But the Sardinian club couldn’t hold on for victory in Walter Mazzarri’s first game in charge as Cataldi fired into the top corner seven minutes from time to rescue Lazio.
Venezia’s first Serie A home match since the 2001-02 season ended in a crushing 2-1 loss to Spezia.
Simone Bastoni curled in a sensational effort as Spezia grabbed an early lead at the Stadio Pier Luigi Penzo, an intriguing ground set on the south-eastern tip of Venice’s main archipelago.
Pietro Ceccaroni headed Venezia level on the hour but Mehdi Bourabia’s brilliant injury-time strike from distance earned Thiago Motta’s Spezia a first win.
AC Milan will attempt to bounce back from defeat in their first Champions League match since 2014 when they travel to fierce rivals Juventus later on Sunday.
Juve are trying to build on their 3-0 win at Malmo and crack Milan’s perfect start to the league campaign.
Massimiliano Allegri’s side were considered the pre-season favourites for the Scudetto but the sudden departure of Cristiano Ronaldo and only one draw to show from three matches has left them in disarray.
Juve are second from bottom and nine points behind defending champions and league leaders Inter Milan.
Bookings for coronavirus vaccines in Italy spiked this week after the government said all employees must show proof of a jab, negative test or recent recovery from Covid-19, authorities said.
“On a national level, there was a generalised increase in bookings for the first dose of between 20 and 40 percent compared to last week,” coronavirus commissioner Francesco Figliuolo said in a statement late Saturday.
Reservations for the first dose of the vaccine on Saturday were up 35 percent on the same time a week earlier, he added, without giving the actual figure.
Almost 41 million people in Italy have so far been fully vaccinated, government data shows — close to 76 percent of the population over the age of 12.
But authorities remain concerned about the hold-outs ahead of the winter flu season, and this week extended the so-called “Green Pass” to all public and private workplaces.
Introduced in August initially for indoor restaurant dining, museums and sports events, the pass shows proof of vaccination, a recent negative Covid-19 test or recent recovery from the virus.
This week, Prime Minister Mario Draghi’s national unity government agreed to extend it to all workplaces from October 15, with employees who refuse to comply considered to be absent without pay.
Those exempt from the vaccine for health reasons will be given free coronavirus tests.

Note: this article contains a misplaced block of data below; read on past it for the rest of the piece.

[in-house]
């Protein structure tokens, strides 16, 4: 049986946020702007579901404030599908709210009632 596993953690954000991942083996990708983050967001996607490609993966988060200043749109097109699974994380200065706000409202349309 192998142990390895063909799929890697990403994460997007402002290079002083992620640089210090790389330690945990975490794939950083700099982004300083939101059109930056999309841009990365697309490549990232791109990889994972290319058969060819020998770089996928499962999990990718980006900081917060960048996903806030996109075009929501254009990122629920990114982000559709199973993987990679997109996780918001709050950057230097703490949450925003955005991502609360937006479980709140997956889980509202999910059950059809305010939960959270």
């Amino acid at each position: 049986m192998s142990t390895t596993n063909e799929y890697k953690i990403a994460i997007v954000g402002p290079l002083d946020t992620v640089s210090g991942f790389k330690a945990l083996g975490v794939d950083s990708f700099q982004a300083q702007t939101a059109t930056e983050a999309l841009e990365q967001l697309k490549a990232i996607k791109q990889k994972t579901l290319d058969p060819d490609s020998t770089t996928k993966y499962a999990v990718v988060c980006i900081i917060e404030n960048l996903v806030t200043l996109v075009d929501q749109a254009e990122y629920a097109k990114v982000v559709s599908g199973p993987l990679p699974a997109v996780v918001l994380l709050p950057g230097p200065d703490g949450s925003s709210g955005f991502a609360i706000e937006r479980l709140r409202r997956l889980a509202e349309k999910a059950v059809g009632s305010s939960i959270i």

Italy was the first European country to face the full force of the pandemic in February 2020 and has the worst recorded death toll in the European Union, at more than 130,000.
The economy was plunged into a deep recession caused by lockdowns last year but with case numbers largely under control since the spring, growth is forecast to jump this year, aided by a huge injection of EU recovery funds.
Osaze Osemwingie-Ero, a former Edo State Commissioner for Arts, Culture, Tourism and Diaspora Affairs, has cried out regarding the plight of over 300 Nigerian youths ‘illegally’ detained in Italian prisons for contrived charges on mafia-related offences.
At a meeting with officials of the Nigerians in Diaspora Commission (NIDCOM), Mr Osemwingie-Ero disclosed that he learned about the plight of the innocent young Nigerians during his wrongful detention in Italy.
According to the former commissioner, the young Nigerians are held in Italian maximum prisons because they do not have the resources to access an independent lawyer.
He said the prosecutors in Italy were manipulating the justice system against Nigerians, adding that it became clear to him that “he was a victim of racial discrimination, and manipulation of the Italian Justice System by a very corrupt prosecutor – Dr Stephano Casano”.
Narrating briefly his ordeal in Italy, Osemwingie-Ero said when he interviewed other Nigerians who were incarcerated for charges similar to those levelled against him, it was discovered that a certain ‘Green Bible’ and forged papers that were brought up as evidence against the commissioner, was the same evidence put forward against the others in custody.
When in 2019, Osemwingie-Ero was getting aboard a connecting flight from Amsterdam to Germany, he could never have known that his brief trip would become an odyssey of 18 months in an Italian prison, for a crime he knew nothing about.
He was to meet with Yusuf Tuggar, the then Nigerian Ambassador to Germany, and the business was simply – the Benin Artifacts Campaign.